12 November 2016, Writing Ideas – New Novel, part 861, Misunderstandings, Developing Conversation on the Stage of the Novel
Announcement: Ancient Light is delayed due to the economy. You can read more about it at http://www.ancientlight.com. Ancient Light includes the second edition of Aegypt plus Sister of Light and Sister of Darkness. I’ll keep you updated.
Introduction: I wrote the novel Aksinya: Enchantment and the Daemon. This was my 21st novel and through this blog, I gave you the entire novel in installments that included commentary on the writing. In the commentary, in addition to other general information on writing, I explained, how the novel was constructed, the metaphors and symbols in it, the writing techniques and tricks I used, and the way I built the scenes. You can look back through this blog and read the entire novel beginning with http://www.pilotlion.blogspot.com/2010/10/new-novel-part-3-girl-and-demon.html.
I’m using this novel as an example of how I produce, market, and eventually (we hope) get a novel published. I’ll keep you informed along the way.
The four plus one basic rules I employ when writing:
1. Don’t confuse your readers.
2. Entertain your readers.
3. Ground your readers in the writing.
4. Don’t show (or tell) everything.
5. Immerse yourself in the world of your writing.
All novels have five discrete parts:
1. The initial scene (the beginning)
2. The rising action
3. The climax
4. The falling action
5. The dénouement
The theme statement of my 26th novel, working title, Shape, proposed title, Essie: Enchantment and the Aos Si, is this: Mrs. Lyons captures a shape-shifting girl in her pantry and rehabilitates her.
I just started writing my 27th novel, working title, Claire, potential title Sorcha: Enchantment and the Trainee. This might need some tweaking. The theme statement is something like this: Claire (Sorcha) Davis accepts Shiggy, the dangerous screw-up, into her Stela branch of the organization and rehabilitates her.
Here is the cover proposal for Essie: Enchantment and the Aos Si. Essie is my 26th novel.
The most important scene in any novel is the initial scene, but eventually, you have to move to the rising action. I started writing my 28th novel, working title Red Sonja.
I’m an advocate of using the/a scene input/output method to drive the rising action–in fact, to write any novel.
- Scene input (easy)
- Scene output (a little harder)
- Scene setting (basic stuff)
- Creativity (creative elements of the scene)
- Tension (development of creative elements to build excitement)
- Release (climax of creative elements)
How to begin a novel. Number one thought, we need an entertaining idea. I usually encapsulate such an idea with a theme statement. Since I’m writing a new novel, we need a new theme statement. Here is an initial cut.
Red Sonja, a Soviet spy, infiltrates the X-plane programs at Edwards AFB as a test pilot’s administrative clerk, learns about freedom, and is redeemed.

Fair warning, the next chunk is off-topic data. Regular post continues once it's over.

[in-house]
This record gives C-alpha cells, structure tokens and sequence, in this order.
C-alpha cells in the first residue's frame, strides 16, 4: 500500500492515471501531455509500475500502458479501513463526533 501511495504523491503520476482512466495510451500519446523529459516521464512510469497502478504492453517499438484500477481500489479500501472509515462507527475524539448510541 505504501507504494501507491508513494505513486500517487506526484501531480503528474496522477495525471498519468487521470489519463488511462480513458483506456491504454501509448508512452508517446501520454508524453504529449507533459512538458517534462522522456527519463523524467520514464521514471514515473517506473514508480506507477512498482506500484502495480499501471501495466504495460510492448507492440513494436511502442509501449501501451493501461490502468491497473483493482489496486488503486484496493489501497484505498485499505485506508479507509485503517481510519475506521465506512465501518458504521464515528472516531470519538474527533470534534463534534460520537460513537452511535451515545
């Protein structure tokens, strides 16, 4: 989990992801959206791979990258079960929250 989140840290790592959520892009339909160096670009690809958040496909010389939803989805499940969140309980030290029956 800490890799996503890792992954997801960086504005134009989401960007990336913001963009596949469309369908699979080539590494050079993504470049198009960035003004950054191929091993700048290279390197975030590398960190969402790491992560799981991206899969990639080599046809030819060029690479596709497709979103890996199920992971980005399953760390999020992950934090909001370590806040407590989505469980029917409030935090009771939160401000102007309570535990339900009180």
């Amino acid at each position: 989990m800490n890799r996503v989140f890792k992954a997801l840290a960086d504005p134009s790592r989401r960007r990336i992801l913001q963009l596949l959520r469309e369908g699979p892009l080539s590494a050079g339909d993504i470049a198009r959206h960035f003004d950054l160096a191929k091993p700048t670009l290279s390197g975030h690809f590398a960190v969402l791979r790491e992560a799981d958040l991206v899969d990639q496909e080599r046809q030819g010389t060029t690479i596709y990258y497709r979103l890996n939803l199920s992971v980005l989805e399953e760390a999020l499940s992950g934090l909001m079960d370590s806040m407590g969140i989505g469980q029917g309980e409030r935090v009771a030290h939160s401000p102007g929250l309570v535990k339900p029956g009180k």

Let’s go back to the beginning. I’ll use my newest novel as an example. It’s a historical novel, and you can see the theme statement just above. Let’s look at a novel from the standpoint of a stage play. A novel is not a stage play or a screenplay, but the author should approach some aspects of the novel from this vantage point.
In setting the stage of the novel follow my rules for writing 4a above:
4. Don’t show (or tell) everything.
4a. Show what can be seen, heard, felt, smelled, and tasted on the stage of the novel.
All conversations follow a similar development and cycle of events. If an author is sensitive to this development and cycle, he can write more natural sounding (read realistic) conversation. The cycle of conversation moves like this: greetings, introductions, casual words, deeper words, ending. Let’s look at deeper words.
An important part of deeper words in conversation is misunderstandings. In general, misunderstands occur because characters (and people) don’t properly communicate. Some culture’s art forms and societal art development is based in misunderstandings. Pointedly, many oriental cultural literary forms are almost entirely based on misunderstandings. The western reader of Japanese literature can’t help but exclaim, “Just talk to each other!” If you haven’t had the experience of Japanese literature, I recommend it to you. I do not suggest you write in the Japanese or other oriental cultural styles, I do recommend you study them. Their authors are quintessential experts at the art of misunderstandings. Some are small. Many are large. Most lead to the climax of the novel. Many writings in Japanese are not based in the typical telic flaw of the protagonist. They are based in the telic flaw of their culture—that is unintentional misunderstanding.
The western author can learn from this. I don’t advocate the oriental method of approaching literature with a cultural climax, but I do suggest that unintentional and intentional misunderstanding in literature is a very powerful approach to writing. I use this all the time in my writing. The power of misunderstanding both unintentional and intentional can be seen in much writing, especially psychological based novels. The means to build misunderstanding is either to intentionally keep your characters from building a deeper level of conversation, or allowing them to mislead themselves or others within a deeper conversation. My novel Aksinya is a perfect example of both of these. I’ll bring you some examples, but you can read the novel yourself with commentary. It’s the one I released as a training tool here and on my other blog.
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